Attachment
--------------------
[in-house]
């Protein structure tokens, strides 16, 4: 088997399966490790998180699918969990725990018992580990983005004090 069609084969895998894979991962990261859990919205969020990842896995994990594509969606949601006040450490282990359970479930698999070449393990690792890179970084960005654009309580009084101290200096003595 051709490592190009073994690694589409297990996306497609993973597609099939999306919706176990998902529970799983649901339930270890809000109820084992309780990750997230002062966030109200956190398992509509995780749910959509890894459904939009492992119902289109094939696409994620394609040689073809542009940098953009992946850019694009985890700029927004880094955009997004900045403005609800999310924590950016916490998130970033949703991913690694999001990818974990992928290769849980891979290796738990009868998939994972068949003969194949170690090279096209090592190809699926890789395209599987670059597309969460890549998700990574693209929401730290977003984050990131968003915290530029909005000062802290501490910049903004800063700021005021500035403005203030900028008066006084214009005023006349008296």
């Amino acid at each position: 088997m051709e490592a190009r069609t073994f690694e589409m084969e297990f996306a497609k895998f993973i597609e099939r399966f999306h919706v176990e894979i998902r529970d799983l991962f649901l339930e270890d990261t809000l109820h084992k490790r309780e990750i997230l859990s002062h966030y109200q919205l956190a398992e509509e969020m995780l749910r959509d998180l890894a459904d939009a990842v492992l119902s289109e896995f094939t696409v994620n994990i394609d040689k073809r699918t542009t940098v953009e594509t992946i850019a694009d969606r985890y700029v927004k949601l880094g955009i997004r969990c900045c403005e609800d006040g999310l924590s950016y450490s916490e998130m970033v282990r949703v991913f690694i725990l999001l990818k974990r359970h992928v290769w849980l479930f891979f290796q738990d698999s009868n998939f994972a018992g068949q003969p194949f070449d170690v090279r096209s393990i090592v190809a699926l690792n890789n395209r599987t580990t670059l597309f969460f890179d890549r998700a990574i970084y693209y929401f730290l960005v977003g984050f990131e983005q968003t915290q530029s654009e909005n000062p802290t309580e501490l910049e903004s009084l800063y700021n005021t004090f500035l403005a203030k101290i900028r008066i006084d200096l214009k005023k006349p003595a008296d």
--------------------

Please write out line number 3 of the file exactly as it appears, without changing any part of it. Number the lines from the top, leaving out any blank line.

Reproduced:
């Amino acid at each position: 088997m051709e490592a190009r069609t073994f690694e589409m084969e297990f996306a497609k895998f993973i597609e099939r399966f999306h919706v176990e894979i998902r529970d799983l991962f649901l339930e270890d990261t809000l109820h084992k490790r309780e990750i997230l859990s002062h966030y109200q919205l956190a398992e509509e969020m995780l749910r959509d998180l890894a459904d939009a990842v492992l119902s289109e896995f094939t696409v994620n994990i394609d040689k073809r699918t542009t940098v953009e594509t992946i850019a694009d969606r985890y700029v927004k949601l880094g955009i997004r969990c900045c403005e609800d006040g999310l924590s950016y450490s916490e998130m970033v282990r949703v991913f690694i725990l999001l990818k974990r359970h992928v290769w849980l479930f891979f290796q738990d698999s009868n998939f994972a018992g068949q003969p194949f070449d170690v090279r096209s393990i090592v190809a699926l690792n890789n395209r599987t580990t670059l597309f969460f890179d890549r998700a990574i970084y693209y929401f730290l960005v977003g984050f990131e983005q968003t915290q530029s654009e909005n000062p802290t309580e501490l910049e903004s009084l800063y700021n005021t004090f500035l403005a203030k101290i900028r008066i006084d200096l214009k005023k006349p003595a008296d």